The context doesn’t change the laws of physics

No, I didn’t stay up to watch the New Zealand v Slovakia game last night. Based on the grand sample size of one match each, NZ is as good as England. Not sure who that compliments / insults, though for you UK readers (I know there are some), the public reaction here to a 1-1 draw is somewhat more positive than it will have been back in Blighty on Saturday night. Total delerium would be one way of putting it – anyone would think that NZ has won the whole tournament, rather than just a point.

Anyway, that’s a sidetrack. Today I visited one of the local Hamilton schools following a request from a teacher to help his top students do some preparation for the scholarship physics exam. Before I went, I did a bit of preparation by looking at the previous year’s exam paper and the examiners’ comments on it. As usual, there are a few themes that I have read before.

The first one is ‘read the question’. I’ve mentioned this a lot before, but really, for those of you sitting exams (any kind of exam) it is the most important thing you can do. What I mean is read the question properly, and answer the question that has actually been asked, not the question that you would like to have been asked, or the one that you think should be asked.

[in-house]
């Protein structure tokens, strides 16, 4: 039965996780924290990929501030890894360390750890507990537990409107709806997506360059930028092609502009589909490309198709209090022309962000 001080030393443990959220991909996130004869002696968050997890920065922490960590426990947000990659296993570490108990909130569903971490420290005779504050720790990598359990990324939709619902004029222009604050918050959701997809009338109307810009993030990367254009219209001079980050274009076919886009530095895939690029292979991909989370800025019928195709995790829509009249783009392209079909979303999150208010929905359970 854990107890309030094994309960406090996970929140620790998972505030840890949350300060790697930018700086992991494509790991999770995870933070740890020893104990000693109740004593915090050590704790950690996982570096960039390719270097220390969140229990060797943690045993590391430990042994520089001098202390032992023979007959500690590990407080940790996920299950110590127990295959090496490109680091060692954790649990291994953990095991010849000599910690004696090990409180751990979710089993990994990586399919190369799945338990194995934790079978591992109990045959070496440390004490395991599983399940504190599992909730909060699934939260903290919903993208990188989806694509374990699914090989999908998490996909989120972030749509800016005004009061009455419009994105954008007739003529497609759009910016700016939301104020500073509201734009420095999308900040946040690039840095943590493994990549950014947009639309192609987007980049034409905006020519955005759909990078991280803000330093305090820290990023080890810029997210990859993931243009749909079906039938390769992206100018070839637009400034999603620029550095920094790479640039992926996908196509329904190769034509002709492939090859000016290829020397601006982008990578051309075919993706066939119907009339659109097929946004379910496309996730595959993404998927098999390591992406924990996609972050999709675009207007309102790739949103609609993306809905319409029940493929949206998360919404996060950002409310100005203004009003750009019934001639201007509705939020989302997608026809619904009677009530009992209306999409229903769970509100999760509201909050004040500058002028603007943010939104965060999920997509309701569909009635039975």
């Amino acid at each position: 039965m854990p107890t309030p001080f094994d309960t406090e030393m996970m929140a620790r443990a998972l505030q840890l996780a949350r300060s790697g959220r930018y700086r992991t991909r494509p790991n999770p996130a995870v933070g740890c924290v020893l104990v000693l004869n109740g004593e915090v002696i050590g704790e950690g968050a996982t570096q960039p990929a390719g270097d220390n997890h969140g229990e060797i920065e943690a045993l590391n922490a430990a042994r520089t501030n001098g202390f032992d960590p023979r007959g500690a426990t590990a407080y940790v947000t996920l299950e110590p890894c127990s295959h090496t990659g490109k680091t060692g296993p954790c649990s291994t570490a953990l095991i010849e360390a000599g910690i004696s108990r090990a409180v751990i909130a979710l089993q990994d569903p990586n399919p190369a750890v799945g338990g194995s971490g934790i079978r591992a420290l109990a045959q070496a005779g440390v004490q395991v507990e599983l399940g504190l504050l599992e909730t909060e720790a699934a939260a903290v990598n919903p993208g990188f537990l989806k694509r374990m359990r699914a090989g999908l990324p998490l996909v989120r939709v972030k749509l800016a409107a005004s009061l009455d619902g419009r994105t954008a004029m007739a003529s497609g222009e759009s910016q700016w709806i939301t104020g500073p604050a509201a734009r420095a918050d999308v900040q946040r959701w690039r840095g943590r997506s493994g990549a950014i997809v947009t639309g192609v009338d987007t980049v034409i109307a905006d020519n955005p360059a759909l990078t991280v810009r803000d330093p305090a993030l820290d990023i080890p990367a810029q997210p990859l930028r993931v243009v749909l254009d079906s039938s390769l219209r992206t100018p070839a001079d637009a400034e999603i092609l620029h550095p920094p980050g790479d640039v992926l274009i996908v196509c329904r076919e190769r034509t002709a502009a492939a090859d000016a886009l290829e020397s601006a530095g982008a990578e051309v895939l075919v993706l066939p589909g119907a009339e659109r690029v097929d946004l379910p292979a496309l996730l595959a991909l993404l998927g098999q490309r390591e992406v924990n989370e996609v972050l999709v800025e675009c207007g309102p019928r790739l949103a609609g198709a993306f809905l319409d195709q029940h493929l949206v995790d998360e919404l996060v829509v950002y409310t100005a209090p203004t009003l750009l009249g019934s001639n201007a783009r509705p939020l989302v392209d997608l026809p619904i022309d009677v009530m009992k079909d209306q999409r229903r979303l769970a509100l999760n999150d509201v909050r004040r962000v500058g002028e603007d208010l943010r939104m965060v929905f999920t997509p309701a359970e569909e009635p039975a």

Another one is that students seemed to get into a flap about the laws of physics when confronted with a context they hadn’t seen before. No, the examiners didn’t use the phrase ‘in a flap’, that’s my colloquial paraphrasing, meaning that students, when seeing something that looked new, forgot their physics principles. 

An example – conservation of momentum applies wherever you are (so long as their are no external forces). It doesn’t matter if your collision is between equal mass frictionless pucks on an air table (a familiar context to physicists) or two cars on a road resulting in debris strewn over tens of metres, conservation of momentum is going to be appropriate. The situation may be unfamiliar, but the laws of physics don’t change, and still apply. The trick is to see how to apply them to the particular situation you have. It’s not always easy, and takes a bit of practice.

So here’s an example question , for would-be scholarship examinees. Estimate the force that Winston Reid applied to the ball in his stunning header last night. In the spirit of Dan Meyer, I give no details about the velocity of Shane Smeltz’s cross, the mass of the new football, the distance of Reid from the goal, etc.  That’s for you to estimate. But I remind you that, as always,  normal laws of physics apply. 

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